Cattell looks back on career
College of Science and Engineering Distinguished Professor Cynthia Cattell will retire from teaching at the School this year after 28 years on the faculty. Cattell is a space plasma physicist whose work has focused on understanding the physics of the conversion of energy stored in magnetic fields to particle kinetic energy, and how charged particles in the naturally occurring plasmas in our solar system are accelerated and generate waves.
Cattell grew up in Colorado at an altitude of 8500 feet. She attended a girls’ school during junior and senior high school, and became interested in physics when her high school chemistry teacher encouraged her to apply for a National Science Foundation summer program in physics. After her freshman year in the first class at Hampshire College, an experimental college in Amherst, MA, she took a climbing trip to Brooks Range in Alaska. At the Fairbanks airport she saw the Northern Lights (aurora) for the first time, and became interested in the phenomenon and the physics behind it. For her junior year “abroad,” she attended the University of Alaska in Fairbanks. She worked with glaciologists and volcanologists at the Geophysical Institute, where she was able to sit in on seminars about the physics of the aurora.
Cattell went to graduate school at the University of California at Berkeley intending to study particle physics, but she switched to space physics after meeting Forest Mozer, who had developed the techniques for measuring electric fields to study the processes that produce the aurora and that couple the solar wind to the Earth’s magnetic ‘bubble’, the magnetosphere. Her Ph.D. research used data from S3-3, an Air Force satellite, which provided the first measurements of the electric fields that accelerate electrons downward to produce the auroral light and ions upward from the ionosphere. Her research used magnetic field measurements to determine the currents that flow along the Earth’s magnetic field, and their association with energized ions and electrons, and waves.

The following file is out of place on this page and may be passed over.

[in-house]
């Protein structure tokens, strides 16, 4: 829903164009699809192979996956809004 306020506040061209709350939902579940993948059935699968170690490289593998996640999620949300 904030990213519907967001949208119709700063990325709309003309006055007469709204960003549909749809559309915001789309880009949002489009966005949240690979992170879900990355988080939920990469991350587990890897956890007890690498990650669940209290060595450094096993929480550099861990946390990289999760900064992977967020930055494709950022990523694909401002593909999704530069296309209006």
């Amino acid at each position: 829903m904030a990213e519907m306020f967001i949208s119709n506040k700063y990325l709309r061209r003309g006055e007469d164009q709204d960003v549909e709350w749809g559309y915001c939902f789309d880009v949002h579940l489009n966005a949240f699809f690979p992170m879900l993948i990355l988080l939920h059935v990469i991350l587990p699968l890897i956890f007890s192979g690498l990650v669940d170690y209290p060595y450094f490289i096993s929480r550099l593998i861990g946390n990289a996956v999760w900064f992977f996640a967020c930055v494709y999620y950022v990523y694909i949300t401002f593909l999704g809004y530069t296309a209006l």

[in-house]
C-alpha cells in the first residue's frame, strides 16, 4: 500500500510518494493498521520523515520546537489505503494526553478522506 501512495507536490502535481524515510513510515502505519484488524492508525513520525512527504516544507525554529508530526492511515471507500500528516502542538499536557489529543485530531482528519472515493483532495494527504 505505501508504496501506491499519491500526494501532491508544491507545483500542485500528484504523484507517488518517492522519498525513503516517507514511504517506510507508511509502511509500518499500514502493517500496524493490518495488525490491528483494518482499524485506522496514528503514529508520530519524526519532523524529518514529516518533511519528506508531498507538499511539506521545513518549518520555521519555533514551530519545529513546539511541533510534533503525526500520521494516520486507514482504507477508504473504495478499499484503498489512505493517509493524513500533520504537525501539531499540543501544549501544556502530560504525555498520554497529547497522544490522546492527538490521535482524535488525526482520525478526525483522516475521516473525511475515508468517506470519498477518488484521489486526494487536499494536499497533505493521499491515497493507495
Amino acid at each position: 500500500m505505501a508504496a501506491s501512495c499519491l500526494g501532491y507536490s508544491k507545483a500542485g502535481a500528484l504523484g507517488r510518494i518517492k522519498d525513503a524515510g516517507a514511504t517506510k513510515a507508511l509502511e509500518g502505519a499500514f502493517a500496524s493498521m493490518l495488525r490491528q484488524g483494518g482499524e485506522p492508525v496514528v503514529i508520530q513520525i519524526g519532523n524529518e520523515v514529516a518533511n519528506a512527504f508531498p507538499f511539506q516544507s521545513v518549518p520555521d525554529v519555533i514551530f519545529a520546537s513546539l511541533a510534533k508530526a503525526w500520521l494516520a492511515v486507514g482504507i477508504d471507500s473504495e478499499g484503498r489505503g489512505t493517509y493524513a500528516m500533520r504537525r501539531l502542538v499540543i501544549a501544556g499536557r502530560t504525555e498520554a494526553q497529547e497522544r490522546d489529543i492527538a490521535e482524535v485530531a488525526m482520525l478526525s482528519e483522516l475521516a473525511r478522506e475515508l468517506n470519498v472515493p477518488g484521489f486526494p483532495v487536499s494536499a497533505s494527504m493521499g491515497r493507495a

Mozer asked her to give the invited presentation on the S3-3 results, which was a big opportunity for her. Her work on the S3-3 data and other spacecraft enabled her to obtain one of the first ‘Senior Fellow’ positions at Berkeley’s Space Sciences Lab, so that she could be a principal investigator without being on the faculty. After S3-3, she got involved in satellite projects studying a broad range of topics in space plasma physics. This included the Japanese GEOTAIL mission, which gave her the opportunity to visit Japan and learn how they ran their satellite program and the follow-on to S3-3, called FAST (FastAuroralSnapshoT) which was NASA’s first small explorer mission, launched in August, 1996. One of the most exciting missions is the current Parker Solar Probe, which has already made surprising new discoveries as it gets closer to the Sun than any other satellite.
Cattell first came to Minnesota with her family on a month-long trip to the Boundary Waters when she was 14. “I already had a positive view of Minnesota when I heard that Minnesota was looking at hiring physics couples.” This was an unusual and effective solution, and Cattell and Wygant both obtained tenure track positions in 1994.
As part of the FAST mission, she organized a conference at Two Harbors in Northern Minnesota during a time when the sun was active, which gathered auroral experts from around the world to present their research, and also see the aurora. Cattell said that some of the most intense aurora she has seen were during that conference, and that one of the great things about Minnesota is that many people have seen the aurora and are curious about it.
While her research has been a vital part of the space physics program at Minnesota, Cattell’s teaching and advising has been equally important to the school. She held the position of Associate Head and has mentored many undergraduates in research, a large number of whom were able to publish their first paper with her. She was a part of Physics Force, the School’s long-standing and successful outreach program and said she still loves to meet with students to talk about physics.